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Tablets curing the headache of data entry at Boncuklu

August 29, 2015 7:47 pm 0 comments

Can you spot the new bit of kit that has become part of the toolboxes which are daily trundled up to site in our BK wheelbarrows? On the ladder: two of our Android tablets.

As we reported last year, Boncuklu is a test excavation for the FAIMS recording system, designed for use on Android tablets. Based at Macquarie University in Australia, the Federated Archaeological Information Management System (FAIMS) provides e-tools – accessed through the FAIMS app free on the Google Playstore – to collect field data electronically and thus help us to speed up, improve the accuracy of and enrich the records we make of the stuff we find during excavation. In 2015 we are using FAIMS on up to 10 Android tablets at any one time, connected to a central server via a wireless intranet.

Tablets 2015

As well as allowing written descriptions of the deposits, features, artefacts and samples we collect – including the numerous human skeletons we find buried across the site – we can also add photos, videos and audio records using the onboard cameras and microphones built into the tablets. We also add sketches drawn on the tablets using drawing apps. Following a successful trail in 2014 we have gone mostly paperless this year – with the exception of the central register and some of the labels that Jo is filling out above – and so far results are good. Diggers are finding a new layout much easier to navigate, and features such as field validation means it is harder to forget key information.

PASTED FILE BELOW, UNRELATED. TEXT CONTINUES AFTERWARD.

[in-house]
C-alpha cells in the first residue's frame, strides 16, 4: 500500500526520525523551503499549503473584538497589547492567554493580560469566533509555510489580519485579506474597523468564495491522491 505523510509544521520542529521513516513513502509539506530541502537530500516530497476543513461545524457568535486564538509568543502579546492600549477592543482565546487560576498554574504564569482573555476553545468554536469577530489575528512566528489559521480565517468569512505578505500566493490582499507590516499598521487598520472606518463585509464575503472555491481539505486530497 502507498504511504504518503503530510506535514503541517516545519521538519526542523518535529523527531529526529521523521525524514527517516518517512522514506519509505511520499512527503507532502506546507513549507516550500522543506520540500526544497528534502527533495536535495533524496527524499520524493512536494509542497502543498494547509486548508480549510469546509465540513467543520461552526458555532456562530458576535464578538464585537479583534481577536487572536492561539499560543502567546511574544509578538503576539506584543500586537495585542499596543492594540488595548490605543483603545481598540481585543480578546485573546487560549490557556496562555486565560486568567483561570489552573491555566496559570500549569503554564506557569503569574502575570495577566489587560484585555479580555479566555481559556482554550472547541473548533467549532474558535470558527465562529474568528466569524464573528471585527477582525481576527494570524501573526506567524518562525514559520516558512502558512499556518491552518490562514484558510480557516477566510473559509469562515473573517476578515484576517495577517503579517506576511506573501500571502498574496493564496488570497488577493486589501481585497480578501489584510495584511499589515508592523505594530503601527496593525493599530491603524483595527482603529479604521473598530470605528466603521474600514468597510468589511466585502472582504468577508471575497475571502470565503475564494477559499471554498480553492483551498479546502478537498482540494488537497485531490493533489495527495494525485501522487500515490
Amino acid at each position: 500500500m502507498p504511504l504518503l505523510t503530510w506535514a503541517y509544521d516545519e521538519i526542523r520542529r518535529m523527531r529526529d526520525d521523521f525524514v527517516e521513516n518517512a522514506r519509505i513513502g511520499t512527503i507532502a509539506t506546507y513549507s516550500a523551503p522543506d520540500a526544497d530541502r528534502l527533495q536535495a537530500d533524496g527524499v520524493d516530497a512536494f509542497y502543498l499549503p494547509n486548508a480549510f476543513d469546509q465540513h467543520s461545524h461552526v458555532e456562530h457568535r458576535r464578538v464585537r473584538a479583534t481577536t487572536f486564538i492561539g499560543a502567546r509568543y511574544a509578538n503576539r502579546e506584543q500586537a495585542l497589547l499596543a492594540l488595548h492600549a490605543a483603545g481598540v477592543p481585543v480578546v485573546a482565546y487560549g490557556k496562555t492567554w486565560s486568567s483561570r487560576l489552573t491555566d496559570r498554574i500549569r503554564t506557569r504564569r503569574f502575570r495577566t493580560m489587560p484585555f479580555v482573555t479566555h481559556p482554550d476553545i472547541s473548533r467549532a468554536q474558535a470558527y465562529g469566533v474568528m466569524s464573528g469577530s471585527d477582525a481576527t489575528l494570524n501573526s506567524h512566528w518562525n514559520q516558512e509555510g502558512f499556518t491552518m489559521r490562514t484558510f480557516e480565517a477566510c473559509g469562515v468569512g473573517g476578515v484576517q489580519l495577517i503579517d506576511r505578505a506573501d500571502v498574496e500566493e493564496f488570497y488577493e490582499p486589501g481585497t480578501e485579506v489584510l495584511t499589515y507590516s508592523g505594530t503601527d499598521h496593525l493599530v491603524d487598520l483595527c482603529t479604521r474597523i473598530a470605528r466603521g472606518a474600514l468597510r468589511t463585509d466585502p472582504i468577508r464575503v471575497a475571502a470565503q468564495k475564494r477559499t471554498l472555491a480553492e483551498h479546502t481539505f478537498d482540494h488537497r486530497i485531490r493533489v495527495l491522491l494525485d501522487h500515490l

Data has been flowing into the server at the average rate of 18 new contexts per day. With 10 tablets simultaneously entering those data to the server, the system is being pushed hard, but with the exception of minor delays with data entry at very busy times and occasional tablet overheating (it has been a hot summer) the system is doing its job well and will cut down the time we used to spend typing up paper forms into the database by more than 90%. FAIMS is clearly the way forward and we are delighted to be part of the project. Thanks also to the dig team who have been enthusiastic guineapigs when using the system and are providing feedback to refine further the system for future years. And Angie wins the prize for best FAIMS stance.

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